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Is The Desktop Ready For Virtualization?

A virtual world of virtualization is taking hold of the IT industry.

More than 40 years after IBM pioneered virtualization technology by partitioning mainframes, every major sector of the industry is jumping into the fray.

And as with many technologies that arrive as new versions of decades-old innovations, virtualization has hit an inflection point.

At a time of rising cooling costs in data centers, and with IT shops grappling with "server sprawl," many of them underutilized servers, virtualization helps them consolidate and cut costs.

All the major software, systems, and hardware vendors have virtualization in their wares: IBM, Microsoft, Sun, Oracle, Red Hat, Novell, VMWare, SAP and Citrix, to name just a few.

Now, Intel and AMD are spoiling for their next battle for market share: virtualization in chipsets for remote desktop management and security upgrades.

A bit too far ahead of the curve? Intel, for one, doesn't think so.

With the release of its latest chipsets in its Core2 Duo processors, Intel is pushing its built-in vPro technology as a mix of hardware and software on the chipsets that help IT staffs consolidate how they manage the far-flung desktops and laptops on their networks.

Charles King, a research analyst for Pund-IT Research, thinks Intel's vPro is interesting, but notes that it's a lonely world for the technology until commercial application vendors step up like security software provider Symantec.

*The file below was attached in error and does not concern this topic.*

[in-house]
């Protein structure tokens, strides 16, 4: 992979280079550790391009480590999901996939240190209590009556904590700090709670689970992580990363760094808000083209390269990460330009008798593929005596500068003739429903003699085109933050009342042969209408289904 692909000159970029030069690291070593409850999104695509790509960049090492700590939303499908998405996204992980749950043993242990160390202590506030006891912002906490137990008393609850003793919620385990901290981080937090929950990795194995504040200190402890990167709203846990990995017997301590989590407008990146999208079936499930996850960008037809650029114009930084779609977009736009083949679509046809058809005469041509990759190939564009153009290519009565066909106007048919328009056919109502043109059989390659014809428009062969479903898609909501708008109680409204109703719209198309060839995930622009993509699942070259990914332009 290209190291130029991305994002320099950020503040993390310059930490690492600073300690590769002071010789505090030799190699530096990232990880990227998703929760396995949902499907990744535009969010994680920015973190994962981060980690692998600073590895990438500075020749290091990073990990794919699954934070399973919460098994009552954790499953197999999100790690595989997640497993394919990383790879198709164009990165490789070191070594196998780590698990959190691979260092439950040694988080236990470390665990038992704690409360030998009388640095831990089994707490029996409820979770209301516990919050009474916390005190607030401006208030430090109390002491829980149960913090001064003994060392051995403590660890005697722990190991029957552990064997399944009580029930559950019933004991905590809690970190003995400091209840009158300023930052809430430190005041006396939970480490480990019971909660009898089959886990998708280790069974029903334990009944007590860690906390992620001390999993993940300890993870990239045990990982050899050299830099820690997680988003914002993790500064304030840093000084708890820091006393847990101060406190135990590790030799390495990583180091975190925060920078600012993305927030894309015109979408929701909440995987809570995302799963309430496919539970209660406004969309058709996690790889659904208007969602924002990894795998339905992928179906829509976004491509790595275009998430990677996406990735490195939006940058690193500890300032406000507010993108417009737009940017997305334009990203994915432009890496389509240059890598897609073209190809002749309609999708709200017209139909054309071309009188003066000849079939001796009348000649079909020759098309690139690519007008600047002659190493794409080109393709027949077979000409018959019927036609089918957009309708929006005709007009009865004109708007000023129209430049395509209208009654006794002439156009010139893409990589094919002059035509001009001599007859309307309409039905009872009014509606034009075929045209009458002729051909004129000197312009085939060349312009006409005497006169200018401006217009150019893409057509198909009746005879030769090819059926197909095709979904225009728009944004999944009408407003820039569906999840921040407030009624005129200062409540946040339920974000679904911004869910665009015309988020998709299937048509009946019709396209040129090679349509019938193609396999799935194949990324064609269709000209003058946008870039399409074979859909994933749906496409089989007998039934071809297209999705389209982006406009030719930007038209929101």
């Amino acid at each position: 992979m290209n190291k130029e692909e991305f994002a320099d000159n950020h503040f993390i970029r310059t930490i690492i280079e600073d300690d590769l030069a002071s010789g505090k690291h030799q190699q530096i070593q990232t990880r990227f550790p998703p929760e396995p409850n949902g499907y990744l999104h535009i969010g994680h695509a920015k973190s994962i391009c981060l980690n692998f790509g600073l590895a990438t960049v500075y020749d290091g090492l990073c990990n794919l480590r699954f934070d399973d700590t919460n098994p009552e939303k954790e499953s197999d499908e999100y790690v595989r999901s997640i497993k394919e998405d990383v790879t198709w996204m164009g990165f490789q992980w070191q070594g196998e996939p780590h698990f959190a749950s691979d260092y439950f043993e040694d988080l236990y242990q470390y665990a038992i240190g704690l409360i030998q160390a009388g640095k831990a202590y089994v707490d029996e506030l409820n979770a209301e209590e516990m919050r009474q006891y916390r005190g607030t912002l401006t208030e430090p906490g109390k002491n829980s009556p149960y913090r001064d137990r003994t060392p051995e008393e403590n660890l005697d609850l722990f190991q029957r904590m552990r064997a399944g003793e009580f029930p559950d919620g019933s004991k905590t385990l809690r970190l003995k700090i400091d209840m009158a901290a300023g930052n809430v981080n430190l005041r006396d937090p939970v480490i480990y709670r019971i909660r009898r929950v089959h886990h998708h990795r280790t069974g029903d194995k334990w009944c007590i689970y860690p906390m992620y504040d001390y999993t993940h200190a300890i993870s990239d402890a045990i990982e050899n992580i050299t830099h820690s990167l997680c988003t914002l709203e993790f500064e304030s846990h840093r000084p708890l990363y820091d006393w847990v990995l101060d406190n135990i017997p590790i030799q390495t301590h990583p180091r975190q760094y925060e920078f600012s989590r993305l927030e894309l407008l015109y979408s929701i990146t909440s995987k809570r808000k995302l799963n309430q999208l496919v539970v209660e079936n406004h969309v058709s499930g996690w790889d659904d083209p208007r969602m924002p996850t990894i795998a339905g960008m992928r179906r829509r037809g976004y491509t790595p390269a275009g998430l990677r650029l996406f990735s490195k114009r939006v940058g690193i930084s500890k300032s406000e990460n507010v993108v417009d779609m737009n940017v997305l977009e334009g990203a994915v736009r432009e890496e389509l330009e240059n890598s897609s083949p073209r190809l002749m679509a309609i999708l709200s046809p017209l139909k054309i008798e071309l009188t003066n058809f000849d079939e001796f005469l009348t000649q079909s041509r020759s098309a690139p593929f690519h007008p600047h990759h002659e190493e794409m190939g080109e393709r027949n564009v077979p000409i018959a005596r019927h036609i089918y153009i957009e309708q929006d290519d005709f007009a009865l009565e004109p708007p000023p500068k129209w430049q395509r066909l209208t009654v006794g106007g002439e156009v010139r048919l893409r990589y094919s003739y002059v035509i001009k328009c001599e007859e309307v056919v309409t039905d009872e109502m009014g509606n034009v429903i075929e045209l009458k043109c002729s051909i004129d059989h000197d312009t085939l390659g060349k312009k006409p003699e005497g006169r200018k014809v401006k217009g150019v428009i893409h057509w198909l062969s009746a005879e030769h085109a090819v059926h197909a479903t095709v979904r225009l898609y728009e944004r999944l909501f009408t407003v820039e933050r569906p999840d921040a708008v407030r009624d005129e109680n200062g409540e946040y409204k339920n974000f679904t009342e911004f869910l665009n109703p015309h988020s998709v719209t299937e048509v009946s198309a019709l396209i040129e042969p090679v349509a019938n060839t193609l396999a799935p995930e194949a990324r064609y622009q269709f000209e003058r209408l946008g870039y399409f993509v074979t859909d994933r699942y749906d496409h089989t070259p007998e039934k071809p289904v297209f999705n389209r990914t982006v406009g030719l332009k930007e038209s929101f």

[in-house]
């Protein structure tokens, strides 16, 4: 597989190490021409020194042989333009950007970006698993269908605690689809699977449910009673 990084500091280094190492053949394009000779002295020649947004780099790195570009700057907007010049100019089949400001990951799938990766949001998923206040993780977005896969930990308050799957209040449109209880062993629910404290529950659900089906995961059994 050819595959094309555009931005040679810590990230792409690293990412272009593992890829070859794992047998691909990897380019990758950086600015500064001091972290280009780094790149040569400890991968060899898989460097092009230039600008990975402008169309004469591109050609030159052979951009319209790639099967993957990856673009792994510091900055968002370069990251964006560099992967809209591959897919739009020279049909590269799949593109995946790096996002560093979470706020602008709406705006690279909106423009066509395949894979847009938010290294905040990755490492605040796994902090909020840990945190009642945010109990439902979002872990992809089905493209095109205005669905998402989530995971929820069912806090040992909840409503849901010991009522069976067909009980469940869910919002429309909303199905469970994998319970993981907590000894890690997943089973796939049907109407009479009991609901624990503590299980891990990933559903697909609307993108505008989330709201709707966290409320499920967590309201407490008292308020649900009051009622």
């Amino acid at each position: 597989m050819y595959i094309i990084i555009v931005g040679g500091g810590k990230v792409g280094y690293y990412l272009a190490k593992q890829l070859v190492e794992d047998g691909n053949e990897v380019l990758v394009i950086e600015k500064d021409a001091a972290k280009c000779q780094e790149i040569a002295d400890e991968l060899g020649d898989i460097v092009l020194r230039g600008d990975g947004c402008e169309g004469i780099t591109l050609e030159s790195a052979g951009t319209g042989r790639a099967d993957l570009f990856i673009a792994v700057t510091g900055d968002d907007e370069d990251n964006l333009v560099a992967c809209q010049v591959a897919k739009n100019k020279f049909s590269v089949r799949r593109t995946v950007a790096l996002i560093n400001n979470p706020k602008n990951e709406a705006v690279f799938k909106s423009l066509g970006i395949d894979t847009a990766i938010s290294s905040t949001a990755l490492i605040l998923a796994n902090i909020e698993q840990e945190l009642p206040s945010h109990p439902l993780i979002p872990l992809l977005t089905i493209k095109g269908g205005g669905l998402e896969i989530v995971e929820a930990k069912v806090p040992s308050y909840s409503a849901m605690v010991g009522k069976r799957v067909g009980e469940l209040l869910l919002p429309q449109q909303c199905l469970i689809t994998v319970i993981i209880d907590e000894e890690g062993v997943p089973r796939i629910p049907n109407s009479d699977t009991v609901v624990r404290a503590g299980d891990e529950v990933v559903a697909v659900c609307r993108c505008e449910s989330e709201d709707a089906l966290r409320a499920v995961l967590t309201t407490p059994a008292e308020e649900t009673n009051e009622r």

Symantec is one of the first vendors with plans for a new desktop security system that would run on a virtual partition with vPro, he said.

"So the security would not rely on the health of a system in order to be healthy, but would run on its own sort of parallel system and keep things happy and bright. That's a really interesting idea," he told internetnews.com.

"But it would be interesting if other developers could come up with applications that could also run in a virtual partition."

Sweet spots in financial world?

Because Wall Street is legendary for its endless thirst for more computing power, Intel is looking at that sector for traction with its virtualization strategy.

Rick Jacobson, a product director with Intel, pointed to the fixed income derivates markets where desktop virtualization is gaining traction.

Because trading firms especially require more performance, datacenter efficiency, workload management and scalability to maximize these resources, a grid approach is a cheap way to answer that computing demand. And that sets up virtualization on the desktops.

"The goal of grid computing is to use virtualization to create a common pool of shared IT resources, allowing any application to utilize any resource and access any data at any time," he wrote in a recent white paper.

"Virtualization allows the integration of grid computing from many levels of virtualization across the IT spectrum -- from individual processors to the entire IT ecosystem, which includes third-party firms that supply IT application services on demand."

Gene Peters, director of information services for the Philadelphia Stock Exchange, said the Exchange is testing out virtualization in the back office systems right now. Depending on how virtualization performs there, he'll look to deploying more virtualization in data centers.